An ileostomy is a procedure used when there is a need to stop digestive waste passing through the entirety of the colon or small intestine. Ileostomy surgery mainly concerns the colon and the rectum, which are the organs labelled as 3 and 4 on this diagram.

Simplified diagram of the digestive system

Diagram of the digestive system

An ileostomy involves bypassing or removing the colon3 and sometimes the rectum4. Waste matter can no longer leave the body so it instead comes out of the stoma and collects in a stoma bag that is attached around it. This waste matter will be runny and will be passed quite frequently – this is because the waste material will not have passed through the colon, which is where the most of the water in the waste is normally absorbed into the body.

Ileostomies are normally performed in very serious cases of inflammatory bowel disease (such as Ulcerative Colitis and Crohn’s disease). Temporary ileostomies can also be used to give the intestine a chance to rest and heal, or if you need to have a tumour removed.

There are two main types of ileostomy, dependent on the condition you are facing and the level of functionality or recovery period required by your digestive system. During a loop ileostomy procedure, a loop of small intestine2 (also known as the ileum) is taken to the surface of the abdomen – the end of the ileum is the stoma. This is usually a temporary procedure which can be reversed during a second operation. Alternatively, an end ileostomy may be used. This is where the end of the small intestine is separated from the large intestine and brought to the surface of your abdomen. These are more often seen as permanent procedures.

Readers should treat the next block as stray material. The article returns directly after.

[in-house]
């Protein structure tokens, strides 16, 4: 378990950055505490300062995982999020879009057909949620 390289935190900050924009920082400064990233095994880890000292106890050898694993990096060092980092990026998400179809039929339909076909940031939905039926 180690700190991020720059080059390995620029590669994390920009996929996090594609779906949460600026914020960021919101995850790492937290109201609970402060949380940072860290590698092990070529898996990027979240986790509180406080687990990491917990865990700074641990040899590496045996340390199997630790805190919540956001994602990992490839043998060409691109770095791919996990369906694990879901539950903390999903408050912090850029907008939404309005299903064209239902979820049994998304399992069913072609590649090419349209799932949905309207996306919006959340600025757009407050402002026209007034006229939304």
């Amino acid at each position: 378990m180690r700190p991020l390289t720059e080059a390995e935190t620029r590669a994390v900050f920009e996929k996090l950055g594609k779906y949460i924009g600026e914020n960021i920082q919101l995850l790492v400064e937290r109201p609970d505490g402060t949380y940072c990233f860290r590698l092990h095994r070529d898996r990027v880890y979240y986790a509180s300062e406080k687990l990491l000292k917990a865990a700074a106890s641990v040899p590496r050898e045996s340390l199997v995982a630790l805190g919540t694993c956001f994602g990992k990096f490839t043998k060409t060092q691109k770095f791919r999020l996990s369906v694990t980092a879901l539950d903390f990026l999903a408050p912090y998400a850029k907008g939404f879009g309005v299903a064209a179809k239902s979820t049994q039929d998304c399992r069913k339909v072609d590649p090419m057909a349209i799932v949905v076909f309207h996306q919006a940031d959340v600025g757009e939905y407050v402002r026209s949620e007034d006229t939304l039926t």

How does an Ileostomy bag work?

An ileostomy bag collects waste material from your stoma, which generally has a fluid, porridge like consistency. Most often, ileostomy bags are drainable so they can be emptied several times per day when they become full. 

Ileostomy bags are fitted to a stoma in two parts, a flange which fits directly to the stoma and keeps the bag secure to avoid leakage, and the bag. The bag itself can either be permanently attached, in a complete, one piece ileostomy bag system, or the flange and bag can be de-coupled so the ileostomy bag can be replaced more regularly than the flange – this is known as a two piece system. 

You can order ileostomy bag supplies and samples from SecuriCare, over the phone or through your online account once you have registered. 

Click here for information and tips on your recovery after surgery. 

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